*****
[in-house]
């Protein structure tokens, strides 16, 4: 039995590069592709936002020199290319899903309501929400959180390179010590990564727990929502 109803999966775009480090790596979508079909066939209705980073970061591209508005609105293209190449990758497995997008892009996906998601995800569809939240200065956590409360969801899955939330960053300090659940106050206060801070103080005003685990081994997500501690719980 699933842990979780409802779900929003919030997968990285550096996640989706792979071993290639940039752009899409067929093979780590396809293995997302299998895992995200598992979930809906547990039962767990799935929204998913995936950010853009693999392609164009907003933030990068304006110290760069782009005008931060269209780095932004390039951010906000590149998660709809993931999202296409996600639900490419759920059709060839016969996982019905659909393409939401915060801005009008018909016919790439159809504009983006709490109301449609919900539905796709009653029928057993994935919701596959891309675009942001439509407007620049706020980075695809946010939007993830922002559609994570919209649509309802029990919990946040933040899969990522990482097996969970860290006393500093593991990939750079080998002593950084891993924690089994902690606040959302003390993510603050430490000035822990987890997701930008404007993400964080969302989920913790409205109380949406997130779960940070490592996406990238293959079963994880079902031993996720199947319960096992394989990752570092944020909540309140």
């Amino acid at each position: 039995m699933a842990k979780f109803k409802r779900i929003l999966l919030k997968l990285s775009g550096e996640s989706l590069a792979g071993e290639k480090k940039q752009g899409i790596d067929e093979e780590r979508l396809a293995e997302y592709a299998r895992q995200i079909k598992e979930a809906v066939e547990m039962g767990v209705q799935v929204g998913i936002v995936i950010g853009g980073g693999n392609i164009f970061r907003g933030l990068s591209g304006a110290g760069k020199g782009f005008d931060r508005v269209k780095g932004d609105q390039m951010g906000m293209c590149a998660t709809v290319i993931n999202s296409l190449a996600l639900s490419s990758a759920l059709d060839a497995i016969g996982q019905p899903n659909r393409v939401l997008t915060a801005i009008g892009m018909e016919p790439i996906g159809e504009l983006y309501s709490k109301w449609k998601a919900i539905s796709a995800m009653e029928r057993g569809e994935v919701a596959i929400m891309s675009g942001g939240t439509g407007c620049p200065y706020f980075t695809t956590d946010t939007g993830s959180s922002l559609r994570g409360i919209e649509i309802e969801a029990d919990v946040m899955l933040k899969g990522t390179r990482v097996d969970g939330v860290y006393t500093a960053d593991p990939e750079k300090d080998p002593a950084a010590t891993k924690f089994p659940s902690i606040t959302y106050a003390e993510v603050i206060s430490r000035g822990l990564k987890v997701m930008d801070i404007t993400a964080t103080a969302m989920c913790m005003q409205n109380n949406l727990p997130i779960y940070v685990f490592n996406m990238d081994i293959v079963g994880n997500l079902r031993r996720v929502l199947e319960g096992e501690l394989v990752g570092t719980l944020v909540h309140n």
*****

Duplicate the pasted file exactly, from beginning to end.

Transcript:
[in-house]
């Protein structure tokens, strides 16, 4: 039995590069592709936002020199290319899903309501929400959180390179010590990564727990929502 109803999966775009480090790596979508079909066939209705980073970061591209508005609105293209190449990758497995997008892009996906998601995800569809939240200065956590409360969801899955939330960053300090659940106050206060801070103080005003685990081994997500501690719980 699933842990979780409802779900929003919030997968990285550096996640989706792979071993290639940039752009899409067929093979780590396809293995997302299998895992995200598992979930809906547990039962767990799935929204998913995936950010853009693999392609164009907003933030990068304006110290760069782009005008931060269209780095932004390039951010906000590149998660709809993931999202296409996600639900490419759920059709060839016969996982019905659909393409939401915060801005009008018909016919790439159809504009983006709490109301449609919900539905796709009653029928057993994935919701596959891309675009942001439509407007620049706020980075695809946010939007993830922002559609994570919209649509309802029990919990946040933040899969990522990482097996969970860290006393500093593991990939750079080998002593950084891993924690089994902690606040959302003390993510603050430490000035822990987890997701930008404007993400964080969302989920913790409205109380949406997130779960940070490592996406990238293959079963994880079902031993996720199947319960096992394989990752570092944020909540309140």
């Amino acid at each position: 039995m699933a842990k979780f109803k409802r779900i929003l999966l919030k997968l990285s775009g550096e996640s989706l590069a792979g071993e290639k480090k940039q752009g899409i790596d067929e093979e780590r979508l396809a293995e997302y592709a299998r895992q995200i079909k598992e979930a809906v066939e547990m039962g767990v209705q799935v929204g998913i936002v995936i950010g853009g980073g693999n392609i164009f970061r907003g933030l990068s591209g304006a110290g760069k020199g782009f005008d931060r508005v269209k780095g932004d609105q390039m951010g906000m293209c590149a998660t709809v290319i993931n999202s296409l190449a996600l639900s490419s990758a759920l059709d060839a497995i016969g996982q019905p899903n659909r393409v939401l997008t915060a801005i009008g892009m018909e016919p790439i996906g159809e504009l983006y309501s709490k109301w449609k998601a919900i539905s796709a995800m009653e029928r057993g569809e994935v919701a596959i929400m891309s675009g942001g939240t439509g407007c620049p200065y706020f980075t695809t956590d946010t939007g993830s959180s922002l559609r994570g409360i919209e649509i309802e969801a029990d919990v946040m899955l933040k899969g990522t390179r990482v097996d969970g939330v860290y006393t500093a960053d593991p990939e750079k300090d080998p002593a950084a010590t891993k924690f089994p659940s902690i606040t959302y106050a003390e993510v603050i206060s430490r000035g822990l990564k987890v997701m930008d801070i404007t993400a964080t103080a969302m989920c913790m005003q409205n109380n949406l727990p997130i779960y940070v685990f490592n996406m990238d081994i293959v079963g994880n997500l079902r031993r996720v929502l199947e319960g096992e501690l394989v990752g570092t719980l944020v909540h309140n």